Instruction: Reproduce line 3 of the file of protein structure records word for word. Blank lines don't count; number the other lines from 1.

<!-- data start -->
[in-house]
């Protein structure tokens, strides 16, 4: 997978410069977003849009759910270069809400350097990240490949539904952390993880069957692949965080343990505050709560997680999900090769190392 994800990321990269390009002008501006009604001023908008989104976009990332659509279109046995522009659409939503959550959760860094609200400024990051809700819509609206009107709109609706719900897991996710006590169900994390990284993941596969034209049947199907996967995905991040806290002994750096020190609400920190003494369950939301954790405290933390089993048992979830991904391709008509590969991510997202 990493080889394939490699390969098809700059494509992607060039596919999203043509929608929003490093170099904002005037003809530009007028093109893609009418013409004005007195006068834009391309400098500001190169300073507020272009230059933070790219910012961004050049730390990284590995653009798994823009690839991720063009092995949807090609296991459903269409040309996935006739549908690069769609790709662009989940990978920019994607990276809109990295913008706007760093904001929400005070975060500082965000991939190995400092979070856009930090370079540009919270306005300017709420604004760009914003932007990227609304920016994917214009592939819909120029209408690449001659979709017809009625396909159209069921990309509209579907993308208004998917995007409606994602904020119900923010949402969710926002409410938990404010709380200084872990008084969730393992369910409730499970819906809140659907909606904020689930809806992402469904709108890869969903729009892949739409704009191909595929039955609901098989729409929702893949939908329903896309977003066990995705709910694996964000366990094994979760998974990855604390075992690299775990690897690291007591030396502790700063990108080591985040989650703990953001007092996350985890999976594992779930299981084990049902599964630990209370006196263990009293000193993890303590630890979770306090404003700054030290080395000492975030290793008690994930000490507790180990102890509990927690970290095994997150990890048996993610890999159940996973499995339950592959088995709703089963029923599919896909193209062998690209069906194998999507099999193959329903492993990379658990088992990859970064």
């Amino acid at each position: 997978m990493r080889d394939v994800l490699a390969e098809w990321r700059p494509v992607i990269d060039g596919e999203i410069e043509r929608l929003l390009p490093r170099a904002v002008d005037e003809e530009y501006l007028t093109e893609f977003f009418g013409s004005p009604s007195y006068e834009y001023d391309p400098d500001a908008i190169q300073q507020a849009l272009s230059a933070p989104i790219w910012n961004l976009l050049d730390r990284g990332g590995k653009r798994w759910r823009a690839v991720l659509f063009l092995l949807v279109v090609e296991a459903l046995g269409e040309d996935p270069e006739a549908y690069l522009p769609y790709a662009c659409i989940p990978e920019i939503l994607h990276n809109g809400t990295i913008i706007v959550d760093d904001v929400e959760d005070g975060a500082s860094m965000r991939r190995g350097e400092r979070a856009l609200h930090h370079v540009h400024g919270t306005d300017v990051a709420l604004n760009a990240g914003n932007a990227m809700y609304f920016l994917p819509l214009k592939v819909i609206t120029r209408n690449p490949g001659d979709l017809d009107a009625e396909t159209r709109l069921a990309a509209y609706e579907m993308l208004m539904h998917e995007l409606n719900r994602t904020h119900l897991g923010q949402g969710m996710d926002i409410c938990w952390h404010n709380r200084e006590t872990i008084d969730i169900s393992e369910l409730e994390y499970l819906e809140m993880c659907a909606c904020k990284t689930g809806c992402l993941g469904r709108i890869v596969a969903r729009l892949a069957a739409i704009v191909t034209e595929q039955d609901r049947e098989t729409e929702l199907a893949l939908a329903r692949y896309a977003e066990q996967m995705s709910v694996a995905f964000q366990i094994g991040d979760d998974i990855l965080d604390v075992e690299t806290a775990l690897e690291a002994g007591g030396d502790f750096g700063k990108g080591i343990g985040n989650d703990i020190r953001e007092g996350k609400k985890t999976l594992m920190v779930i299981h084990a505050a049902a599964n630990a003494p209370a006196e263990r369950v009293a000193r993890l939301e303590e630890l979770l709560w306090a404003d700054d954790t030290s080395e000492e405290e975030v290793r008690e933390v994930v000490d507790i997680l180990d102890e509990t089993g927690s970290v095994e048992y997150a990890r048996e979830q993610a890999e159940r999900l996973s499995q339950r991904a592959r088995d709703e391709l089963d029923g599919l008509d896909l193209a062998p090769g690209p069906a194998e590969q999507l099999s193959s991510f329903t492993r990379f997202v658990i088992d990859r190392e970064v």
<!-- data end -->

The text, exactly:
């Amino acid at each position: 997978m990493r080889d394939v994800l490699a390969e098809w990321r700059p494509v992607i990269d060039g596919e999203i410069e043509r929608l929003l390009p490093r170099a904002v002008d005037e003809e530009y501006l007028t093109e893609f977003f009418g013409s004005p009604s007195y006068e834009y001023d391309p400098d500001a908008i190169q300073q507020a849009l272009s230059a933070p989104i790219w910012n961004l976009l050049d730390r990284g990332g590995k653009r798994w759910r823009a690839v991720l659509f063009l092995l949807v279109v090609e296991a459903l046995g269409e040309d996935p270069e006739a549908y690069l522009p769609y790709a662009c659409i989940p990978e920019i939503l994607h990276n809109g809400t990295i913008i706007v959550d760093d904001v929400e959760d005070g975060a500082s860094m965000r991939r190995g350097e400092r979070a856009l609200h930090h370079v540009h400024g919270t306005d300017v990051a709420l604004n760009a990240g914003n932007a990227m809700y609304f920016l994917p819509l214009k592939v819909i609206t120029r209408n690449p490949g001659d979709l017809d009107a009625e396909t159209r709109l069921a990309a509209y609706e579907m993308l208004m539904h998917e995007l409606n719900r994602t904020h119900l897991g923010q949402g969710m996710d926002i409410c938990w952390h404010n709380r200084e006590t872990i008084d969730i169900s393992e369910l409730e994390y499970l819906e809140m993880c659907a909606c904020k990284t689930g809806c992402l993941g469904r709108i890869v596969a969903r729009l892949a069957a739409i704009v191909t034209e595929q039955d609901r049947e098989t729409e929702l199907a893949l939908a329903r692949y896309a977003e066990q996967m995705s709910v694996a995905f964000q366990i094994g991040d979760d998974i990855l965080d604390v075992e690299t806290a775990l690897e690291a002994g007591g030396d502790f750096g700063k990108g080591i343990g985040n989650d703990i020190r953001e007092g996350k609400k985890t999976l594992m920190v779930i299981h084990a505050a049902a599964n630990a003494p209370a006196e263990r369950v009293a000193r993890l939301e303590e630890l979770l709560w306090a404003d700054d954790t030290s080395e000492e405290e975030v290793r008690e933390v994930v000490d507790i997680l180990d102890e509990t089993g927690s970290v095994e048992y997150a990890r048996e979830q993610a890999e159940r999900l996973s499995q339950r991904a592959r088995d709703e391709l089963d029923g599919l008509d896909l193209a062998p090769g690209p069906a194998e590969q999507l099999s193959s991510f329903t492993r990379f997202v658990i088992d990859r190392e970064v």